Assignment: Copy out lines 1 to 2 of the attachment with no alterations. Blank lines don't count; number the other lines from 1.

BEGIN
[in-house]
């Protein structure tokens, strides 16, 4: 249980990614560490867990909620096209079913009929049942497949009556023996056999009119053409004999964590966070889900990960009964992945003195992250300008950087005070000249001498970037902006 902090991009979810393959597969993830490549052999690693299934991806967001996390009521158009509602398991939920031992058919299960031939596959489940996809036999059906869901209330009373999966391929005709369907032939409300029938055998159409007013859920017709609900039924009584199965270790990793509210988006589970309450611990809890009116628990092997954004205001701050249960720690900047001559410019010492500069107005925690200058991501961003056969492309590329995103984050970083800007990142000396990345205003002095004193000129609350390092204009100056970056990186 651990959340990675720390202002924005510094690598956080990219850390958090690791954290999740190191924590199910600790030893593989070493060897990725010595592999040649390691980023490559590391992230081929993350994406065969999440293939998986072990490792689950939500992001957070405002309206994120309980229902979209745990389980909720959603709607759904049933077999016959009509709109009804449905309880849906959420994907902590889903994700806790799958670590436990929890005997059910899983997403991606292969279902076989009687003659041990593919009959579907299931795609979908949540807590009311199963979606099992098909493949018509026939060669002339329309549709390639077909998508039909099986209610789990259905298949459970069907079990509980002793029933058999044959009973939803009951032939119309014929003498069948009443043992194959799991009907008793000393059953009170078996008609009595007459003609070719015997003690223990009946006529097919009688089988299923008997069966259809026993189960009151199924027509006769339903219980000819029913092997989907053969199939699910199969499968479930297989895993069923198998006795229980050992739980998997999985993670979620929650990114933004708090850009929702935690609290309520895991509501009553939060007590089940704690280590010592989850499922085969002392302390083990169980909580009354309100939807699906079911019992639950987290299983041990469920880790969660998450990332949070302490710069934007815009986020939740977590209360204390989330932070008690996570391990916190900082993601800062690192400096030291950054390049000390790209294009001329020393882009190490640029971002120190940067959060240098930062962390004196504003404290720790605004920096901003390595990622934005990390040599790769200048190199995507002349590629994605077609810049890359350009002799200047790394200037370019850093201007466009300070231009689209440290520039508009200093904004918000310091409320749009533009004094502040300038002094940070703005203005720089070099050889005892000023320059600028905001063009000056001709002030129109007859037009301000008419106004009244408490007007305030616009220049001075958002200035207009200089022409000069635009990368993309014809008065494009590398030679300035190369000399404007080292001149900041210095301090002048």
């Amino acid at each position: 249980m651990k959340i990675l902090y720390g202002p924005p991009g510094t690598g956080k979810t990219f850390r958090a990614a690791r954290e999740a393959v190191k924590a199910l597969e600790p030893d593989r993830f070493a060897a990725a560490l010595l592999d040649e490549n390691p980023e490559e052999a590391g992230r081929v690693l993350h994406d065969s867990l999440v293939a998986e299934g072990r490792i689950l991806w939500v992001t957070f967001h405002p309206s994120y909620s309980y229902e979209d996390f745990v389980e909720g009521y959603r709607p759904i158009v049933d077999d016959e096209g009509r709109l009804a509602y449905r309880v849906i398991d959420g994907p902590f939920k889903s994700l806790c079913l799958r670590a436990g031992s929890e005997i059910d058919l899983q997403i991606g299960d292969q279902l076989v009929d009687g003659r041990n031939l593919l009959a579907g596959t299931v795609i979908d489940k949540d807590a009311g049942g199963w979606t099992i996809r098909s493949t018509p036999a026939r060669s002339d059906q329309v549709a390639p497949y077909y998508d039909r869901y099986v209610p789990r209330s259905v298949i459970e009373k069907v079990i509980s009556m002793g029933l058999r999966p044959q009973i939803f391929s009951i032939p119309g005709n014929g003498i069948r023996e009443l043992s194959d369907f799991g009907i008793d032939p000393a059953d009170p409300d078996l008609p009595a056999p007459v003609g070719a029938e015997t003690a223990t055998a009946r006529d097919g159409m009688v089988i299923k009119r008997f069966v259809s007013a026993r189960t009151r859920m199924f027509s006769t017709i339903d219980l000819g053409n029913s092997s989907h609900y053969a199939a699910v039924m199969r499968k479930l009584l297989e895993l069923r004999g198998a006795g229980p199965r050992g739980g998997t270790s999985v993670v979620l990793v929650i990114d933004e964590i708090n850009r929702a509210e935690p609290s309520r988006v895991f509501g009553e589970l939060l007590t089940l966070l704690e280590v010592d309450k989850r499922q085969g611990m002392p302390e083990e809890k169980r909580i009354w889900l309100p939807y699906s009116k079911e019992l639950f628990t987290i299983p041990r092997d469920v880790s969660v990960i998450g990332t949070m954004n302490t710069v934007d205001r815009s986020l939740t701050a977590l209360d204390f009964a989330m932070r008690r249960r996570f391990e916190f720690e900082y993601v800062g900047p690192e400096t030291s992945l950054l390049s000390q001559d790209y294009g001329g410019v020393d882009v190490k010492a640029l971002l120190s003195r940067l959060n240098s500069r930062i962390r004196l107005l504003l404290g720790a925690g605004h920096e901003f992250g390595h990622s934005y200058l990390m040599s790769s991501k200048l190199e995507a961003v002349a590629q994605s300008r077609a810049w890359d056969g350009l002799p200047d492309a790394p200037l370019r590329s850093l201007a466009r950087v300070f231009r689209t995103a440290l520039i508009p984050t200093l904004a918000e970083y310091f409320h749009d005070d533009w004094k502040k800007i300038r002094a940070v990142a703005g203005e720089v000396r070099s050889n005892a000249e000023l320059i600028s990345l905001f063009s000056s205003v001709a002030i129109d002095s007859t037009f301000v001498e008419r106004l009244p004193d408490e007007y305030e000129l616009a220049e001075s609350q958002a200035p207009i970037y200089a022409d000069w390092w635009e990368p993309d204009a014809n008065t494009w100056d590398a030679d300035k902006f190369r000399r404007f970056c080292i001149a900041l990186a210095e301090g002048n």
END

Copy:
[in-house]
């Protein structure tokens, strides 16, 4: 249980990614560490867990909620096209079913009929049942497949009556023996056999009119053409004999964590966070889900990960009964992945003195992250300008950087005070000249001498970037902006 902090991009979810393959597969993830490549052999690693299934991806967001996390009521158009509602398991939920031992058919299960031939596959489940996809036999059906869901209330009373999966391929005709369907032939409300029938055998159409007013859920017709609900039924009584199965270790990793509210988006589970309450611990809890009116628990092997954004205001701050249960720690900047001559410019010492500069107005925690200058991501961003056969492309590329995103984050970083800007990142000396990345205003002095004193000129609350390092204009100056970056990186 651990959340990675720390202002924005510094690598956080990219850390958090690791954290999740190191924590199910600790030893593989070493060897990725010595592999040649390691980023490559590391992230081929993350994406065969999440293939998986072990490792689950939500992001957070405002309206994120309980229902979209745990389980909720959603709607759904049933077999016959009509709109009804449905309880849906959420994907902590889903994700806790799958670590436990929890005997059910899983997403991606292969279902076989009687003659041990593919009959579907299931795609979908949540807590009311199963979606099992098909493949018509026939060669002339329309549709390639077909998508039909099986209610789990259905298949459970069907079990509980002793029933058999044959009973939803009951032939119309014929003498069948009443043992194959799991009907008793000393059953009170078996008609009595007459003609070719015997003690223990009946006529097919009688089988299923008997069966259809026993189960009151199924027509006769339903219980000819029913092997989907053969199939699910199969499968479930297989895993069923198998006795229980050992739980998997999985993670979620929650990114933004708090850009929702935690609290309520895991509501009553939060007590089940704690280590010592989850499922085969002392302390083990169980909580009354309100939807699906079911019992639950987290299983041990469920880790969660998450990332949070302490710069934007815009986020939740977590209360204390989330932070008690996570391990916190900082993601800062690192400096030291950054390049000390790209294009001329020393882009190490640029971002120190940067959060240098930062962390004196504003404290720790605004920096901003390595990622934005990390040599790769200048190199995507002349590629994605077609810049890359350009002799200047790394200037370019850093201007466009300070231009689209440290520039508009200093904004918000310091409320749009533009004094502040300038002094940070703005203005720089070099050889005892000023320059600028905001063009000056001709002030129109007859037009301000008419106004009244408490007007305030616009220049001075958002200035207009200089022409000069635009990368993309014809008065494009590398030679300035190369000399404007080292001149900041210095301090002048």